AGITG clinical trials: ASCOLT
ASCOLT is a trial of Aspirin for Dukes C and high risk Dukes B colorectal (bowel) cancers. It is an international, multi-centre, double blind, randomised placebo-controlled, phase III trial. ASCOLT is investigating the effectiveness of low-dose aspirin on improving survival in patients who have had surgery for a Duke C or high risk Dukes B cancer, hypothesising a reduction in cancer recurrence and/or secondary cancers that can occur up to five years after this initial surgery.
The worldwide research collaboration is led by researchers in Singapore, UK and Australia; the Australian effort led by the AGITG.
Aspirin’s role in cancer is one of the most prominent questions in current cancer research. Low doses of aspirin have recently been found to reduce the risk of gastro-intestinal cancers. ASCOLT is the first prospective study to evaluate aspirin’s use as a treatment to prevent recurrence after surgery and chemotherapy, and is tipped as one of the most important current cancer studies globally.
A total of 200 eligible patients from more than twenty sites across Australia and New Zealand will receive three years of treatment with either aspirin or placebo, followed by two years’ post-treatment follow-up.
Cancer type: Colorectal (bowel)
Trial status: Open to patient participation
Eligibility: The trial is seeking to recruit anyone who has undergone surgery and then chemotherapy for bowel cancer, and is not either already on aspirin or has a contraindication to its use — such as people on anti-ulcer or anti-reflux medication.
For more information: click here for summary
AGITG clinical trials: ICECREAM
ICECREAM aims to provide important data on the optimal use of currently available therapeutics in patients with metastatic CRC (bowel or rectal cancer) who have progressed on standard chemotherapy options. The trial is designed to study two questions in parallel.
First, to determine whether cetuximab is optimally used as monotherapy or in combination with an irinotecan-based regimen in certain patients, without particular mutations of interest, and the second, to determine whether the efficacy of either cetuximab alone or in combination with an irinotecan-based regimen is similar in patients harbouring a particular mutation, as suggested by prior studies. The results will impact the standard treatment for both groups of patients and may influence the policy on the use of cetuximab based on an improved understanding of the most suitable patients to have access to cetuximab in Australia.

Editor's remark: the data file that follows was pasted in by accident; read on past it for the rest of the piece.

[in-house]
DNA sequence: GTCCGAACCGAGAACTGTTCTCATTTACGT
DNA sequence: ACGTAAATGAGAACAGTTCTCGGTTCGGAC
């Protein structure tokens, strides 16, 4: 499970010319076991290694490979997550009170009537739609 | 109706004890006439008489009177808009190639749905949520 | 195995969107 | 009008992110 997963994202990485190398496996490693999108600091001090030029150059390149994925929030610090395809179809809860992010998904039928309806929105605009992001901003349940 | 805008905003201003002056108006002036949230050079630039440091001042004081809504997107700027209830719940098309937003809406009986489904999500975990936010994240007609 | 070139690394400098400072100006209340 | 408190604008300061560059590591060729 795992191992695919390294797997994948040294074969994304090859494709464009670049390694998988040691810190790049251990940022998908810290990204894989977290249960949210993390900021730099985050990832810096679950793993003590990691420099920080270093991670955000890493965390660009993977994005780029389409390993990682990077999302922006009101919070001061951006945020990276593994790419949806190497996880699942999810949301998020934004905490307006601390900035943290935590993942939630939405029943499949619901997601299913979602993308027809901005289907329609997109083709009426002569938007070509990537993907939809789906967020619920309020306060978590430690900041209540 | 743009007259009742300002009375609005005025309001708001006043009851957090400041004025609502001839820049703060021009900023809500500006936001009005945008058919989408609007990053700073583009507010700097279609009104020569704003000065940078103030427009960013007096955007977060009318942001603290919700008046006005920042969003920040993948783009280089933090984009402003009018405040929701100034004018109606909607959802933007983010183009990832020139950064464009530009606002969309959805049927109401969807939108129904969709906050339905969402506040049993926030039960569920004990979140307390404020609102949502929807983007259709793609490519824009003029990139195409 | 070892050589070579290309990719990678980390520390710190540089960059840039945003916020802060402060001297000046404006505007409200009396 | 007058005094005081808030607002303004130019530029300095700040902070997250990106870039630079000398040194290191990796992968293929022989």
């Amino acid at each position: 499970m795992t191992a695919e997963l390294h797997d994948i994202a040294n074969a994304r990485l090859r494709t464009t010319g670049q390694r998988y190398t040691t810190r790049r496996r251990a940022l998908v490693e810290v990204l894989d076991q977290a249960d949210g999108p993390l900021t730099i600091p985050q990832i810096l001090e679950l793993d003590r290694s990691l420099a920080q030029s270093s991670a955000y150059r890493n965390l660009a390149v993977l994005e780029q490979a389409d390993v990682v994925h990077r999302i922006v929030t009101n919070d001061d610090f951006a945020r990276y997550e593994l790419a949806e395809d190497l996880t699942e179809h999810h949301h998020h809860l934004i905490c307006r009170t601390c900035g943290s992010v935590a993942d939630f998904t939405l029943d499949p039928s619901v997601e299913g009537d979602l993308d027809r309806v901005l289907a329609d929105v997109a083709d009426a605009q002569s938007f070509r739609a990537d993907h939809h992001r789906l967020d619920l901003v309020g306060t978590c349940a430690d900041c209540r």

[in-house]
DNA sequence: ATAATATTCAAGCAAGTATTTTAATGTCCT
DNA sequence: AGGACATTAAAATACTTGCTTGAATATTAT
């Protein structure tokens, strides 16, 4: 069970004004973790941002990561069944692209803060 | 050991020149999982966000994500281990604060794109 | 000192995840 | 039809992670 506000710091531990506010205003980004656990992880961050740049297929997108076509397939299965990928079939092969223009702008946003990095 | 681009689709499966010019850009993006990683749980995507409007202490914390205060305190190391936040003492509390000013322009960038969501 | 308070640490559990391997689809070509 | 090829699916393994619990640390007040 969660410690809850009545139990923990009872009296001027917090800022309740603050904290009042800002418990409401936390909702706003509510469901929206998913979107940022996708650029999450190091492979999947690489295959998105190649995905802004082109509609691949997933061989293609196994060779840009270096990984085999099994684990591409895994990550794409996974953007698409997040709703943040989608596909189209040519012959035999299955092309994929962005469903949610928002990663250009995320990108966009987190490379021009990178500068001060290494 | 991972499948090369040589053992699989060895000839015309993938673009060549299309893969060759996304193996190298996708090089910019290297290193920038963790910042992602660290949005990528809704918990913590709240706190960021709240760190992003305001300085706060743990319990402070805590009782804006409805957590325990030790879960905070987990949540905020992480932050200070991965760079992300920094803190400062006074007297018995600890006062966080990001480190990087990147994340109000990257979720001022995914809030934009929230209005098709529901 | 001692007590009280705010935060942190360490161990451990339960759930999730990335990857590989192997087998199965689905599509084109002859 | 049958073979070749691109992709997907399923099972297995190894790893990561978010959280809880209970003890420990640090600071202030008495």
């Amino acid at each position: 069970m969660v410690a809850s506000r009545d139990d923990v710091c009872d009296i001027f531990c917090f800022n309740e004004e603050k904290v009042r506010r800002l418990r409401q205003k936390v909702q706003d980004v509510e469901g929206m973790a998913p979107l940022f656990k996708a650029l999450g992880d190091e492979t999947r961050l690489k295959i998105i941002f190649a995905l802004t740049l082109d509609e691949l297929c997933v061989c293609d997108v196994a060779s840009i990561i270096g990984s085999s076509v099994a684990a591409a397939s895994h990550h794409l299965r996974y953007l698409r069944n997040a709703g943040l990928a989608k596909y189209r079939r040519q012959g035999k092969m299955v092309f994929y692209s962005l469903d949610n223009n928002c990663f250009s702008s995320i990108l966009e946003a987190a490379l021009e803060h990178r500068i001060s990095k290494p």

Cancer type: Colorectal (bowel)
Trial status: In follow-up
For more information: click here for summary.
AGITG clinical trials: CO.23
CO.23 is an international, multi-centre, prospective, double-blind, randomised phase III trial in patients previously treated with combination chemotherapy for advanced bowel cancer. Patients will be assigned to best supportive care and a cancer stem cell inhibitor BBI608, or best supportive care and placebo. Best supportive care includes measures designed to provide palliation of symptoms and improve quality of life as much as possible.
In Australia, bowel cancer is the second most common cancer diagnosed, and the second highest cause of cancer related death. Approximately half of those diagnosed with bowel cancer will develop disseminated, advanced disease which in most cases is fatal.
Cancer Stem Cells (CSCs) are a sub-population of cancer cells that have self-renewal capability, are highly malignant and are considered to be fundamentally responsible for malignant growth, recurrence, drug-resistance and metastases. Moreover, CSCs are highly resistant to chemotherapies and current targeted agents. Findings suggest that inhibitors of CSC improve outcomes for patients.
CO.23 will primarily examine the effect of treatment with the CSC inhibitor BBI608 on overall survival in patients whose bowel cancer has spread despite treatment with all standard chemotherapies recommended by their oncologist, and for whom no standard anti-cancer therapy is available.